In the film “I, Tonya,” Margot Robbie underwent a physical transformation to portray Tonya Harding, wearing unflattering clothing, wigs, and padding to resemble the figure skater. However, Robbie’s performance went beyond the physical, as she captured Harding’s wounded nature and hard-bitten personality. The role earned Robbie nominations for a Golden Globe and an Oscar and marked a turning point in her career as she took control of her roles through her production company, LuckyChap. LuckyChap has produced both hits and misses, but Robbie remains committed to centering powerful women in front of and behind the camera. In “Birds of Prey,” written and directed by women, Robbie’s character, Harley Quinn, is dressed in a less male gaze-y manner and surrounded by female friends instead of positioned in opposition to them. However, Robbie’s appearances in other films, such as “Mary Queen of Scots” and “Once Upon a Time in Hollywood,” have been criticized for their disempowering or masculinist portrayals of women. Overall, Robbie is dedicated to promoting women’s voices and perspectives in the film industry.
Robbie’s role as a producer has taken center stage in the media. A Vogue profile from 2019, ahead of the release of Once Upon a Time in Hollywood, chose to highlight her skills as a producer instead of the usual topics covered in celebrity profiles. Robbie’s farmhouse-style cottage that houses LuckyChap was featured in the accompanying “73 Questions” video. Robbie was listed as one of Variety’s 10 “producers to watch” in 2018 and labeled an “actor-producer” in their January 2020 cover story. Robbie’s personal life is not a priority for her, and she prefers to focus on her work. She enjoys exercising her business savvy brain and being part of everything, including the years leading up to production. Robbie’s recent photo shoots have also mirrored this change, with a shift towards headshots and business attire. Ultimately, Robbie wants to be seen as an actor, not just a model.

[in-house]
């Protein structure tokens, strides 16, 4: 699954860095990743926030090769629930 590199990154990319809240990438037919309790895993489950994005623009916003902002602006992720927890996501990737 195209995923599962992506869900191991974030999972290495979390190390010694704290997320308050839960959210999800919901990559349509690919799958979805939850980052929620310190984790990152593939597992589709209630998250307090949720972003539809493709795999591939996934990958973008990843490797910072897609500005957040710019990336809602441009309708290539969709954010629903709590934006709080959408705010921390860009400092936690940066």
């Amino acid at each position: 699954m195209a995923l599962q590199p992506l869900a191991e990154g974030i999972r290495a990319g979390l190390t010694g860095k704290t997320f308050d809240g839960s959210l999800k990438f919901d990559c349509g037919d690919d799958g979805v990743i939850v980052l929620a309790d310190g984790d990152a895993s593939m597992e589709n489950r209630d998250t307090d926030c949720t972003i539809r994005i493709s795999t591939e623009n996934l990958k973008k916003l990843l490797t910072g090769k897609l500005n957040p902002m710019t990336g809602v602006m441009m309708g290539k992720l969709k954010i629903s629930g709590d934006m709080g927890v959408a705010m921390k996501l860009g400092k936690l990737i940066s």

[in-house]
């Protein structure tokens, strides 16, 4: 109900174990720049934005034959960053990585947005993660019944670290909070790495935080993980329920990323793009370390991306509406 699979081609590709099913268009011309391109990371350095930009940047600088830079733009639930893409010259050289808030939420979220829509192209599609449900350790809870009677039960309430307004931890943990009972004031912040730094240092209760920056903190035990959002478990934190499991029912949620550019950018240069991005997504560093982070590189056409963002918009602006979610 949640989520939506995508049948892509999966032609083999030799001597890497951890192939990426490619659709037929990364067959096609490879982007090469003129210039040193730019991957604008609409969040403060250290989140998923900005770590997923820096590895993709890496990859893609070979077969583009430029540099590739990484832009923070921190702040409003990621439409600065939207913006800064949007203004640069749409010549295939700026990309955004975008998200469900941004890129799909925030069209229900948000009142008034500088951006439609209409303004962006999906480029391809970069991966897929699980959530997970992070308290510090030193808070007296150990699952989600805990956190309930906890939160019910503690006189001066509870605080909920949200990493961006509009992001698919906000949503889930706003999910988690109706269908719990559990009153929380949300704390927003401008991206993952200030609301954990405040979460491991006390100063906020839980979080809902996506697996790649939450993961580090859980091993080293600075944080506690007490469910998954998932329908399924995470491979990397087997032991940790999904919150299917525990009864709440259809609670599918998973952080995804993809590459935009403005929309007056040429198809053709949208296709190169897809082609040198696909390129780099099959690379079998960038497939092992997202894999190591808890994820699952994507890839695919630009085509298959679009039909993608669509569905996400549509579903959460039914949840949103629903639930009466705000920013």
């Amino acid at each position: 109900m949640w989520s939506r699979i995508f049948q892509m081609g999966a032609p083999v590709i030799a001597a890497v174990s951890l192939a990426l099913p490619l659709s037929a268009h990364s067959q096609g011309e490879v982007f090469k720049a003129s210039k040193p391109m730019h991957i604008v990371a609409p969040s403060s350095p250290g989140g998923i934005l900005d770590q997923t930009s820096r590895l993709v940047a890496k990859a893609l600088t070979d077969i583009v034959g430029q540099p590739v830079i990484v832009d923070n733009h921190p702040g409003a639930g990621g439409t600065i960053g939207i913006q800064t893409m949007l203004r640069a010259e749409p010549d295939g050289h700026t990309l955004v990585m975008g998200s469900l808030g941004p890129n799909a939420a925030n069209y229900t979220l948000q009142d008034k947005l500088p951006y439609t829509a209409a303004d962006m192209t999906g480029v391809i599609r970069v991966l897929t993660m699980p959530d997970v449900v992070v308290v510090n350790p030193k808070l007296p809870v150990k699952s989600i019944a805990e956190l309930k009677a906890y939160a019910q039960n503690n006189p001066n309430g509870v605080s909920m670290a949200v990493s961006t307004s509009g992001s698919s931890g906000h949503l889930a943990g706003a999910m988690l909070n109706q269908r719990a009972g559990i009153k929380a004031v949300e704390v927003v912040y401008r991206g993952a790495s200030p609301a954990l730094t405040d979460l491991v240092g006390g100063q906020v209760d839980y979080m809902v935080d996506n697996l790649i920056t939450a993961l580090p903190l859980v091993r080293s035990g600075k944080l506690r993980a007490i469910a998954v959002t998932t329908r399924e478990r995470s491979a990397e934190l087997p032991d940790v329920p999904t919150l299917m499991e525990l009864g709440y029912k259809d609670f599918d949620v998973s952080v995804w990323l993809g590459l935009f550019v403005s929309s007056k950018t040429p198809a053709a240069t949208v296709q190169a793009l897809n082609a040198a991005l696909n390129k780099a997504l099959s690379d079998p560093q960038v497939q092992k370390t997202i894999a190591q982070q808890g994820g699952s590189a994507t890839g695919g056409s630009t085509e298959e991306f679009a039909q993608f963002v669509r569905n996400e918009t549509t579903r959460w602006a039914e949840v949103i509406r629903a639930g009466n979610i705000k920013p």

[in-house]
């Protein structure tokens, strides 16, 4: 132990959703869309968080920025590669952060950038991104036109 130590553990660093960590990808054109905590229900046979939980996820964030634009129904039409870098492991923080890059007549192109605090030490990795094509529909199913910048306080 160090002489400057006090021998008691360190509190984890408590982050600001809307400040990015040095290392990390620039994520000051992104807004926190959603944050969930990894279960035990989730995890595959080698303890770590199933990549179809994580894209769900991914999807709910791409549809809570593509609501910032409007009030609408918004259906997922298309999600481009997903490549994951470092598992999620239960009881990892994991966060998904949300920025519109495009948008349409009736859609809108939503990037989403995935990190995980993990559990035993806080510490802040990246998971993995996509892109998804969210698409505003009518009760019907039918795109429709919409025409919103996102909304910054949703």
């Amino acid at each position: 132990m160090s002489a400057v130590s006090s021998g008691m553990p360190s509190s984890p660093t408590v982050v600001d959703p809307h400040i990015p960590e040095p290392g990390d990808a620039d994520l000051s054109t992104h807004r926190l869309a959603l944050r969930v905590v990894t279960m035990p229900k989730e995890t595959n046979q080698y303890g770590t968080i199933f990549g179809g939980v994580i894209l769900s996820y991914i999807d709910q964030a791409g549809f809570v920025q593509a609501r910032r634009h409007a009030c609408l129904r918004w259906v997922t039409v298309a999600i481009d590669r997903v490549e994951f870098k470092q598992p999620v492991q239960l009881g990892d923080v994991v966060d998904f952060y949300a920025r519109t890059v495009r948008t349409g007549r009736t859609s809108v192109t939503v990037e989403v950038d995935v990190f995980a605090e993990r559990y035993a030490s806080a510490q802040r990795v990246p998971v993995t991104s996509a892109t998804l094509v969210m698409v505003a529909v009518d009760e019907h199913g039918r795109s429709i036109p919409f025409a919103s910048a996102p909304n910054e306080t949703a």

The concept of star-centered production companies is not new, as it dates back to 1919 when Mary Pickford, Douglas Fairbanks, Charlie Chaplin, and D.W. Griffith founded United Artists. It was a way for these silent film actors to control their own profits rather than being exploited by studios. In the 1950s, Hollywood stars tried to find ways to lower their income tax, and again, self-incorporation was a way to gain some control over their projects and increase profit percentages. However, this kind of control was rarely available to women, and most production companies were limited to projects featuring the star and rarely included any actual production duties. In recent times, powerful stars became even more powerful via production companies founded with a producing partner, a director/collaborator, or a spouse, which was a way to make more money and implement a “one for them, one for us” philosophy. Plan B, founded by Brad Pitt, has become a way to produce films, often by underrepresented filmmakers, that might not otherwise get mainstream funding, attention, or distribution. Until recently, the role of running a sprawling, experimental, powerful production company has been largely reserved for white male stars. However, women like Reese Witherspoon, Charlize Theron, Kerry Washington, Viola Davis, and Margot Robbie are reimagining what Hollywood production could look like. Robbie started LuckyChap at 24, produced a film that earned her an Academy Award nomination at 26, and has filled her slate with projects that are different, challenging, and bringing other people into positions of power from which women like her have usually been excluded. What Robbie and the other women star/producers like her are doing is more profound than just being hot or having acting skills. They are changing the landscape of Hollywood and promising something like real, actual delight to women working in Hollywood and audiences all over.